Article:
GOVERNMENT INTENDS TO PROTECT THE YOUNG AND VULNERABLE.

 

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(SKNIS Photo:  Minister of State, responsible for Social Services, Honourable Wendy Phipps)

Basseterre, St. Kitts, November 20, 2015 (SKNIS): On this week’s edition of the radio, television programme “Working for You”, Minister of State, responsible for Social Services, Honourable Wendy Phipps touched on areas that are pertinent to child abuse and what her ministry intends to do to protect the young and vulnerable.  

 

Minister Phipps explained that many parents, who see themselves as under achievers, push their children to do what they envisioned for their own lives, that is, to access a better standard of living. These children are subject to abuse when their parents do not see them living up to their expectations. She further explained that parents do not understand that they are “denying that child the creative direction that God gave him or her.” She stated that the best approach would be to find out what the child’s talents are and support them.

“From the time children enter the preschool system we need to begin mapping to see where their skills are and begin to have early conversations with them in terms of how they think and how they see themselves,” said Minister Phipps. “Find out which things they are good at and as they process through the education system, you find ways that you can challenge those talents to find out where their gifting is so that you can help them make better decisions when it comes to choosing subjects in school. At the same time figuring out which children are geared towards technical and vocational education, which children are more artistically inclined and which children you can say need to be the ones in the labs looking down the test tubes and in the petri dishes to come up with cures for cancer.”

The social services minister stated that her ministry has embarked on a project called MEND, (Mold Empower, Nurture, Direct), which is intended to mold, to educate parents, inspire them and to give them possible directions in terms of their parenting.

“With that programme, we have about 25 families in it right now, so you monitor these families all the time,” said Minister Phipps. “They would have the benefit of counselling, they would have the benefit of guidance and you help them through that process. Some of them are also financially challenged. So, the government has a voucher system for groceries that assist them in that regard. More than likely some of those families would be assigned a probation officer to look at those children especially those who are pubescent or preadolescent.”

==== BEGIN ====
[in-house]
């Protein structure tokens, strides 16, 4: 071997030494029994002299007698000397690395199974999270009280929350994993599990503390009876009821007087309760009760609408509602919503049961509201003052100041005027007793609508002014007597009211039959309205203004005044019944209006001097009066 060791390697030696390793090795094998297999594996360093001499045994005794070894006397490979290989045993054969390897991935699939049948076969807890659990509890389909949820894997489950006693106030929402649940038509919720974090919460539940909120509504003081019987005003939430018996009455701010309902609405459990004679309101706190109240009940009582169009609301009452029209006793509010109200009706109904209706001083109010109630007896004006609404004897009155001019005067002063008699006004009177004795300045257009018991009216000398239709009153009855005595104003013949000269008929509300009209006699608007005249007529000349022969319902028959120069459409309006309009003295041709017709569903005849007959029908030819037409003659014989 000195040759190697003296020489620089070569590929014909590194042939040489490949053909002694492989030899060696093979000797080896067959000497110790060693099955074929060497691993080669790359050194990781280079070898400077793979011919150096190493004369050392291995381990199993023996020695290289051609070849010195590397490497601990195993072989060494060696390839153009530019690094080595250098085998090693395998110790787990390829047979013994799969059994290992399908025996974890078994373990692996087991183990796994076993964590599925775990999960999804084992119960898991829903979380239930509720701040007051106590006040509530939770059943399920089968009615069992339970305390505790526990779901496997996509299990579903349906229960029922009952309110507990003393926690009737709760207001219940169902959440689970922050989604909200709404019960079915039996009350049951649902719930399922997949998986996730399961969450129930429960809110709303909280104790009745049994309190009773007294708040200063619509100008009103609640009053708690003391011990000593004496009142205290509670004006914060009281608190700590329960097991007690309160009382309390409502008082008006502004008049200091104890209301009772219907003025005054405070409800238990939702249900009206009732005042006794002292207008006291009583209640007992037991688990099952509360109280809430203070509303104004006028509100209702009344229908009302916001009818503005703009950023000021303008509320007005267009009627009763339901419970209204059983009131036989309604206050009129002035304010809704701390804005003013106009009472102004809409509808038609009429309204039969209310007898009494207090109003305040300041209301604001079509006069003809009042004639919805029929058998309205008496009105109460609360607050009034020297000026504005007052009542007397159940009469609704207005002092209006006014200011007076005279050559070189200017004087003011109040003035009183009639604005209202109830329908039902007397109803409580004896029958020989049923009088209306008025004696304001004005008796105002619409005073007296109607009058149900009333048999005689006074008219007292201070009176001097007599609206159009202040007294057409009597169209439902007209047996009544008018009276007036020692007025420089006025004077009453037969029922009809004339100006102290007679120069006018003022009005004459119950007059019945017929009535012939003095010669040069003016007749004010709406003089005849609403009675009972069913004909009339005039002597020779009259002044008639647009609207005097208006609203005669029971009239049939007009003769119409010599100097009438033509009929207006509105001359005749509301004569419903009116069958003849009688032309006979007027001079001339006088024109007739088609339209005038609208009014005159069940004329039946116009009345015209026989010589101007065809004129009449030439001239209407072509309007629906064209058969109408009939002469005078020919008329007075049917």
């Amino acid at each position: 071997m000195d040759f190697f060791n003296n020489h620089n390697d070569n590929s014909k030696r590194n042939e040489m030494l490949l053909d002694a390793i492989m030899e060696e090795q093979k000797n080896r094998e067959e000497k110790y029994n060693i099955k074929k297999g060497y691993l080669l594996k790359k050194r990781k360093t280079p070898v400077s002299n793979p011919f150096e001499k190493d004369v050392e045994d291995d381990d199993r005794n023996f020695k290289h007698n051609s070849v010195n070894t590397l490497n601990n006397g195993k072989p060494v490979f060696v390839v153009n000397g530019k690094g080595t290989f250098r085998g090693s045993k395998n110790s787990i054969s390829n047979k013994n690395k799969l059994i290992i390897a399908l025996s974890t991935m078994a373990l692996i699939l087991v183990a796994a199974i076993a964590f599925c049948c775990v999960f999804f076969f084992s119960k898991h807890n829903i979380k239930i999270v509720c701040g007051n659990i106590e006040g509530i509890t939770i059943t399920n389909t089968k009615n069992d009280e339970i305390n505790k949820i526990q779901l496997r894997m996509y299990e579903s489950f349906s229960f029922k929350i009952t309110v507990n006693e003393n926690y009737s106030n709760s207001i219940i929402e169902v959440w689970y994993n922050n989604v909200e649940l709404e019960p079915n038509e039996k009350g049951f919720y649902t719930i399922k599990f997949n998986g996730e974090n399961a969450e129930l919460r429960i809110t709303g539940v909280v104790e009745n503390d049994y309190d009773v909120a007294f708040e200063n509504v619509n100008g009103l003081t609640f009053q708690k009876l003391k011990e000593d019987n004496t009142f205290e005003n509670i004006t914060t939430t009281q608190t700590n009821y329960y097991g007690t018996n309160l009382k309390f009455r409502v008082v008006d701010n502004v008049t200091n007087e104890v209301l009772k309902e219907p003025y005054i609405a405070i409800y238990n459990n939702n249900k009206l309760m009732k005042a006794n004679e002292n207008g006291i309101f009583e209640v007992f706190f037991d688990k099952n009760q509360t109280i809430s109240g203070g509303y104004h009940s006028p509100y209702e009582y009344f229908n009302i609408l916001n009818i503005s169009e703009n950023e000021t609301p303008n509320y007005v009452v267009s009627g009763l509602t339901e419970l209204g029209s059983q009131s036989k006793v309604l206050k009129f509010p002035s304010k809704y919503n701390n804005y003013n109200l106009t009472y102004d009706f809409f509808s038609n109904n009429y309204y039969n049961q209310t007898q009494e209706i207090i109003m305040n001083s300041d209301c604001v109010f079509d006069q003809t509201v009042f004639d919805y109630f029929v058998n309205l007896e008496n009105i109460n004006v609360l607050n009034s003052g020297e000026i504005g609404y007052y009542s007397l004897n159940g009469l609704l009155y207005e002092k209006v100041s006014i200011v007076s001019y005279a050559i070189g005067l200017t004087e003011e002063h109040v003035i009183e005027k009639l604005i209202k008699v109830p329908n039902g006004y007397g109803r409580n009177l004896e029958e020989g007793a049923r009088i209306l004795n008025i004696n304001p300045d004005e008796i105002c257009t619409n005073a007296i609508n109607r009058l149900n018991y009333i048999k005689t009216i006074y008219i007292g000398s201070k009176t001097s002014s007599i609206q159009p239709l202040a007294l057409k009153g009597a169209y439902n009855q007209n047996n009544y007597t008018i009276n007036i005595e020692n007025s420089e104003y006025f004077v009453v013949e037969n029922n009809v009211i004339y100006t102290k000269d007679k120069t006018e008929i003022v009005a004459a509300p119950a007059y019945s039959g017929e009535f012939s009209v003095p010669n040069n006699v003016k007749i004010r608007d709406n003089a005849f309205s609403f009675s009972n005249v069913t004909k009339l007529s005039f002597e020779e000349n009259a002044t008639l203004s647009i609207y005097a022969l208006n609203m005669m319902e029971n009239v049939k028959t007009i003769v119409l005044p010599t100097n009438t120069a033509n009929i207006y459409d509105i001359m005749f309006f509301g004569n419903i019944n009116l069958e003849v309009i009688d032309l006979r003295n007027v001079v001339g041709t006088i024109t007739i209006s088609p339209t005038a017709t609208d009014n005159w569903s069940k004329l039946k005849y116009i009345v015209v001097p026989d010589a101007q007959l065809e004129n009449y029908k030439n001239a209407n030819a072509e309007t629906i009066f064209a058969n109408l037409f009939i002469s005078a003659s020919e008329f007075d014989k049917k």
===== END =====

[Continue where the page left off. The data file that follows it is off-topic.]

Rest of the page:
The minister mentioned that there are other programmes in place that assist the ministry in staying observant and proactive. A lot of it comes from partnership with schools as the ministry expects the teachers to be attuned to the behaviour changes in children.

“If you have a child that was doing well in grade four and that child was doing well in class, then all of a sudden the child comes to school one morning and has crawled into a shell. If you speak to the child and he or she jumps out of the chair. If they are around certain persons of a particular gender, they freeze. These are signs that you look for because data shows that the perpetrator is well known to the family. Very often they threaten children,” she explained.

Minister Phipps stated that some mothers know that their children are being abused but some choose to prostitute their own children because they find themselves in the problem of economic dependency on the abuser. She stated that in many cases it is a trend that repeats itself where the abused allows their offspring to be abused and develop that same economic dependency with his or her abuser.  

The minister explained that there have been cases where the schools have done their work in terms of being vigilant for the signs of child abuse. Cases come up and the Special Victims Unit (SVU) in the police force deals with it and before the trial can come up someone has paid off the mother.

Minister Phipps stated that there is much to do and has used this week’s observance of Child Abuse Prevention Week to shed light on the issue.

 

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